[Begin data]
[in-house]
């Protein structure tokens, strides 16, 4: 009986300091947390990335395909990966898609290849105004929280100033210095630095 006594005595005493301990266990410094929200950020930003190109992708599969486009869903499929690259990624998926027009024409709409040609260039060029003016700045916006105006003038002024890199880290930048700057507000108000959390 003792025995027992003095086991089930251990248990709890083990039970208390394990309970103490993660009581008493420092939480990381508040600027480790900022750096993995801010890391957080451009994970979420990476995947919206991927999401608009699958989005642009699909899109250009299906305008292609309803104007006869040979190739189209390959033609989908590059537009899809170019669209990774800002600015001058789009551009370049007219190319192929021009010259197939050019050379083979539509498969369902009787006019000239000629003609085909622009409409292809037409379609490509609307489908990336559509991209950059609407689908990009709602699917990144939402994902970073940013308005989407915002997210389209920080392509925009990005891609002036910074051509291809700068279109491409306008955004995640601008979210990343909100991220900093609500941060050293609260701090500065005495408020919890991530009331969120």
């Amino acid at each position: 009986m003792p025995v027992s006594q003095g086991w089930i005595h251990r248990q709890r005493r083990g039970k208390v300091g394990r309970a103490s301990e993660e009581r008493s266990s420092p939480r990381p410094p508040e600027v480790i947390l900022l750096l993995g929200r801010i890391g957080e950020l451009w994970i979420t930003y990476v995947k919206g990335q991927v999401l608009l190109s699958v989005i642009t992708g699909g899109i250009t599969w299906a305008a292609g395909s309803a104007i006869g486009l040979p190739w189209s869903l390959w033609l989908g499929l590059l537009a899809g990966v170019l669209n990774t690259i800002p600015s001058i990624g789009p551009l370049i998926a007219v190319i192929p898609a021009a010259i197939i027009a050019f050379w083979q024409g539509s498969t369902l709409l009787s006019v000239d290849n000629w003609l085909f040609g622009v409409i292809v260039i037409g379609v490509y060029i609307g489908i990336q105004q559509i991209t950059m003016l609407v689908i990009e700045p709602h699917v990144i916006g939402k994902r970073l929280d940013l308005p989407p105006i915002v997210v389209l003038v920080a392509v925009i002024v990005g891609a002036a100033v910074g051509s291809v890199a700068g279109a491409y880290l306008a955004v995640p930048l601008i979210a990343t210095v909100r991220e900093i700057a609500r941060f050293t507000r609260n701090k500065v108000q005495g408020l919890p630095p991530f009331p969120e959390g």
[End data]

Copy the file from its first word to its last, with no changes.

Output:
[in-house]
């Protein structure tokens, strides 16, 4: 009986300091947390990335395909990966898609290849105004929280100033210095630095 006594005595005493301990266990410094929200950020930003190109992708599969486009869903499929690259990624998926027009024409709409040609260039060029003016700045916006105006003038002024890199880290930048700057507000108000959390 003792025995027992003095086991089930251990248990709890083990039970208390394990309970103490993660009581008493420092939480990381508040600027480790900022750096993995801010890391957080451009994970979420990476995947919206991927999401608009699958989005642009699909899109250009299906305008292609309803104007006869040979190739189209390959033609989908590059537009899809170019669209990774800002600015001058789009551009370049007219190319192929021009010259197939050019050379083979539509498969369902009787006019000239000629003609085909622009409409292809037409379609490509609307489908990336559509991209950059609407689908990009709602699917990144939402994902970073940013308005989407915002997210389209920080392509925009990005891609002036910074051509291809700068279109491409306008955004995640601008979210990343909100991220900093609500941060050293609260701090500065005495408020919890991530009331969120």
């Amino acid at each position: 009986m003792p025995v027992s006594q003095g086991w089930i005595h251990r248990q709890r005493r083990g039970k208390v300091g394990r309970a103490s301990e993660e009581r008493s266990s420092p939480r990381p410094p508040e600027v480790i947390l900022l750096l993995g929200r801010i890391g957080e950020l451009w994970i979420t930003y990476v995947k919206g990335q991927v999401l608009l190109s699958v989005i642009t992708g699909g899109i250009t599969w299906a305008a292609g395909s309803a104007i006869g486009l040979p190739w189209s869903l390959w033609l989908g499929l590059l537009a899809g990966v170019l669209n990774t690259i800002p600015s001058i990624g789009p551009l370049i998926a007219v190319i192929p898609a021009a010259i197939i027009a050019f050379w083979q024409g539509s498969t369902l709409l009787s006019v000239d290849n000629w003609l085909f040609g622009v409409i292809v260039i037409g379609v490509y060029i609307g489908i990336q105004q559509i991209t950059m003016l609407v689908i990009e700045p709602h699917v990144i916006g939402k994902r970073l929280d940013l308005p989407p105006i915002v997210v389209l003038v920080a392509v925009i002024v990005g891609a002036a100033v910074g051509s291809v890199a700068g279109a491409y880290l306008a955004v995640p930048l601008i979210a990343t210095v909100r991220e900093i700057a609500r941060f050293t507000r609260n701090k500065v108000q005495g408020l919890p630095p991530f009331p969120e959390g």